Fado. You can’t understand Portuguese culture or decipher the messages inherent in the tangle of streets in the Alfama until you see, hear, and at least partially understand fado.
Lisbon’s Fado Museum, Museu do Fado is a good place to start. Like Turin’s National Cinema Museum, it’s meant to take you back and forth through time, to understand the art’s origins and direction, the vector of creativity.
I was impressed with the installation of an old-time tavern where fado might be sung in the days before the tourist throngs. As they’ve done in Turin with cinema, there are stations where one might sample the music in comfortable and modern chairs.
The museum’s web site has a listing of Lisbon’s Fado Houses as well. Ask there for a recommendation. Many have become tourist joints, where huge tour groups get the closest tables and chat loudly amongst themselves. Try to find a small, intimate place.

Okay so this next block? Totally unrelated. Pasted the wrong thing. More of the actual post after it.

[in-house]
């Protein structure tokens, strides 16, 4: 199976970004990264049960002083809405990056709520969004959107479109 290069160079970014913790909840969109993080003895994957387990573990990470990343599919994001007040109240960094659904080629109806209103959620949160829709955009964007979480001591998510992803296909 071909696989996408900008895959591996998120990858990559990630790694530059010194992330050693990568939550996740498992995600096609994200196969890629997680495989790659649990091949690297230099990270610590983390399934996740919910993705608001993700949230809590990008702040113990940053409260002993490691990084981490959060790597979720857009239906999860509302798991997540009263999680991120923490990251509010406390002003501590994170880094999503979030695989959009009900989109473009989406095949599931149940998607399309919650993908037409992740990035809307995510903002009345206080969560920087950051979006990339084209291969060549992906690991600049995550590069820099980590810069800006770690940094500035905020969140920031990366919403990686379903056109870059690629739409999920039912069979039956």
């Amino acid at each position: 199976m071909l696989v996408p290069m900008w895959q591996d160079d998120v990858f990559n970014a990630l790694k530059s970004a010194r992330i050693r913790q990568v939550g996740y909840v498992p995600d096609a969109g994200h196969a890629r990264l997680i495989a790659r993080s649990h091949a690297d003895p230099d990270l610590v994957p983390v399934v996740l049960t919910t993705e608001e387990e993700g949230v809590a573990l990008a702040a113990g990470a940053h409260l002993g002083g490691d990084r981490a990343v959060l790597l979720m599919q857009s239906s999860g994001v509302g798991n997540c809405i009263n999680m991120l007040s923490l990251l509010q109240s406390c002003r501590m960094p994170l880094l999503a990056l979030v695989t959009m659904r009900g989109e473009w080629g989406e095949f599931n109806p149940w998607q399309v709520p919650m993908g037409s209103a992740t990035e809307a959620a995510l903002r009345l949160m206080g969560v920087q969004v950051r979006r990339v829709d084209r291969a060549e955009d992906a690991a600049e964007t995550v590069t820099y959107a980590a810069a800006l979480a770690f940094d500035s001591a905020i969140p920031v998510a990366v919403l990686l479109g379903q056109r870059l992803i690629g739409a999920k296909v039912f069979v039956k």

In any case, you can get into the museum free with a Lisboa Card
Getting to the Fado Museum
The Fado Museum is on Largo do Chafariz de Dentro, 1 in the Alfama (see map below). There is parking at Jardim do Tabaco and Largo do Terreiro do Trigo parking lots. Buses 9, 25-A, 28, 35, 39, 46, 59, 90, 107, 206, and 216 will get you there. Closed Monday.
There is a store where you can buy Fado and Portuguese guitar music on CD, as well as a Coffee Shop.
For classic Fado, look for Amalia Rodrigues. For the hot new Fado, try Mariza. For guitar, look for the classic stylings of Carlos Paredes, the king of Portuguese guitar music.